## Covariate Assisted Principal (CAP) Regression for Matrix Outcomes

### Xi (Rossi) LUO

The University of Texas
Health Science Center
School of Public Health
Dept of Biostatistics
and Data Science
ABCD Research Group

ICSA China, Tianjin, CHINA
July 4, 2019

Funding: NIH R01EB022911, P01AA019072, P20GM103645, P30AI042853; NSF/DMS (BD2K) 1557467

## Co-Authors

Yi Zhao
Johns Hopkins Biostat

Bingkai Wang
Johns Hopkins Biostat

Stewart Mostofsky
Johns Hopkins Medicine

Brian Caffo
Johns Hopkins Biostat

# Slides viewable on web: bit.ly/icsa2019

## Motivating Example

Brain network connections vary by covariates (e.g. age/sex)

Goal: model how covariates change network connections

$$\textrm{function}(\textbf{graph}) = \textbf{age}\times \beta_1 + \textbf{sex}\times \beta_2 + \cdots$$

## Resting-state fMRI Networks

• fMRI measures brain activities over time
• Resting-state: "do nothing" during scanning

• Brain networks constructed using cov/cor matrices of time series

## Mathematical Problem

• Given $n$ (semi-)positive matrix outcomes, $\Sigma_i\in \real^{p\times p}$
• Given $n$ corresponding vector covariates, $x_i \in \real^{q}$
• Find function $g(\Sigma_i) = x_i \beta$, $i=1,\dotsc, n$
• In essense, regress positive matrices on vectors

## Some Related Problems

• Heterogeneous regression or weighted LS:
• Usually for scalar variance $\sigma_i$, find $g(\sigma_i) = f(x_i)$
• Goal: to improve efficiency, not to interpret $x_i \beta$
• Covariance models Anderson, 73; Pourahmadi, 99; Hoff, Niu, 12; Fox, Dunson, 15; Zou, 17
• Model $\Sigma_i = g(x_i)$, sometimes $n=i=1$
• Goal: better models for $\Sigma_i$
• Multi-group PCA Flury, 84, 88; Boik 02; Hoff 09; Franks, Hoff, 16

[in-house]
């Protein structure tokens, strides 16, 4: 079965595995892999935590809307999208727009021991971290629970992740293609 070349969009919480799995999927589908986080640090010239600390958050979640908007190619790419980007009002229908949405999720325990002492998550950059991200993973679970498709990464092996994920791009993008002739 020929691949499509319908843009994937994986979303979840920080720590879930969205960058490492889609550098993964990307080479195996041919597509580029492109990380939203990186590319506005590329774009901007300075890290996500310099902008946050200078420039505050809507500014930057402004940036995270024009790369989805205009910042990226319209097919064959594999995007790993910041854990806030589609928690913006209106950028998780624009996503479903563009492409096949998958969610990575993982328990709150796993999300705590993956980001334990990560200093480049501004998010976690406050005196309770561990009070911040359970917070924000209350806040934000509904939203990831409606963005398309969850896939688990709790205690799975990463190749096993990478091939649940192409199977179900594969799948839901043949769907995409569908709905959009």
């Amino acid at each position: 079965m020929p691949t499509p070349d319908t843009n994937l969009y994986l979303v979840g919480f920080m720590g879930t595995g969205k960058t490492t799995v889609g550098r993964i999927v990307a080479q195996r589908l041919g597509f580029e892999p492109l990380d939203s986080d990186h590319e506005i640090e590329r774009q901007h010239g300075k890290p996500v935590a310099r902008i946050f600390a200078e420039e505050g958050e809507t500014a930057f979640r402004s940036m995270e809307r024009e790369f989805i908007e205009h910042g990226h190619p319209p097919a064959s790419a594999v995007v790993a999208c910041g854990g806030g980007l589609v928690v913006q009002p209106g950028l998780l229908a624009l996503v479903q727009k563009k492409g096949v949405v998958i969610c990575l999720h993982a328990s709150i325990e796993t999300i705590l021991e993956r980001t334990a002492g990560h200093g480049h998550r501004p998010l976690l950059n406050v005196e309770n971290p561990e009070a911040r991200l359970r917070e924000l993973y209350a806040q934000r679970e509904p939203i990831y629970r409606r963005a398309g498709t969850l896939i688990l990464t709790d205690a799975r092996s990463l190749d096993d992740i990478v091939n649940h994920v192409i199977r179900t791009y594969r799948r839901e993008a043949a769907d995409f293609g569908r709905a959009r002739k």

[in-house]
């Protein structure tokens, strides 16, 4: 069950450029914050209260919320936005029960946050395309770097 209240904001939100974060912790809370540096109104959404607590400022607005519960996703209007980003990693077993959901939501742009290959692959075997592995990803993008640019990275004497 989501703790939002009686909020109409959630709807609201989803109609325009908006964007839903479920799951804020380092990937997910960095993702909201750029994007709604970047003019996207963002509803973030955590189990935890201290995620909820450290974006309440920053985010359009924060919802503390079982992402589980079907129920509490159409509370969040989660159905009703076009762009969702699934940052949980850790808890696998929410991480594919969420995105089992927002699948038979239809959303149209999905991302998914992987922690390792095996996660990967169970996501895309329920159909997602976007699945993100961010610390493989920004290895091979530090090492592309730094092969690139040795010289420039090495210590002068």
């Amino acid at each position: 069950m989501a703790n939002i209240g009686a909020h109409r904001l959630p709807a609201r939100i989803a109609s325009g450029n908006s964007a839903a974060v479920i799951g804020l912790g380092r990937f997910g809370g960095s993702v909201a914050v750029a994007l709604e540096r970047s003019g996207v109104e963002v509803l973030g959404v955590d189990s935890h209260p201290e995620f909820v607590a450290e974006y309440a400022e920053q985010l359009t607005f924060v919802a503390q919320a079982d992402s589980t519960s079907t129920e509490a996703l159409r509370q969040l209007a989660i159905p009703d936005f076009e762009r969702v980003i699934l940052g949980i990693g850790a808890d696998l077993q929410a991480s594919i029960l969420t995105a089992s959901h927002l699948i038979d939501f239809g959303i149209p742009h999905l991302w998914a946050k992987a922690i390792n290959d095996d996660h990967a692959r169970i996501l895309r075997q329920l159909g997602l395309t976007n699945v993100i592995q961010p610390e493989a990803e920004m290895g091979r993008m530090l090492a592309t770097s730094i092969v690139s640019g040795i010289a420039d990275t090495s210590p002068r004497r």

• No regression model, cannot handle vector $x_i$
• Goal: find common/uncommon parts of multiple $\Sigma_i$
• Tensor-on-scalar regression Li, Zhang, 17; Sun, Li, 17
• No guarantees for positive matrix outcomes

## Massive Edgewise Regressions

• Intuitive method by mostly neuroscientists
• Try $g_{j,k}(\Sigma_i) = \Sigma_{i}[j,k] = x_i \beta$
• Repeat for all $(j,k) \in \{1,\dotsc, p\}^2$ pairs
• Essentially $O(p^2)$ regressions for each connection
• Limitations: multiple testing $O(p^2)$, failure to accout for dependencies between regressions

## $\mbox{PCA}(\Sigma_i) = x_i \beta$

• Essentially, we aim to turn unsupervised PCA to a supervised PCA
• Ours differs from existing PCA methods:
• Supervised PCA Bair et al, 06 models scalar-on-vector

# Model and Method

## Model

• Find principal direction (PD) $\gamma \in \real^p$, such that: $$\log({\gamma}^\top\Sigma_{i}{\gamma})=\beta_{0}+x_{i}^\top{\beta}_{1}, \quad i =1,\dotsc, n$$

Example (p=2): PD1 largest variation but not related to $x$

PCA selects PD1, Ours selects PD2

• Scalability: potentially for $p \sim 10^6$ or larger
• Interpretation: covariate assisted PCA
• Turn unsupervised PCA into supervised
• Sensitivity: target those covariate-related variations
• Covariate assisted SVD?
• Applicability: other big data problems besides fMRI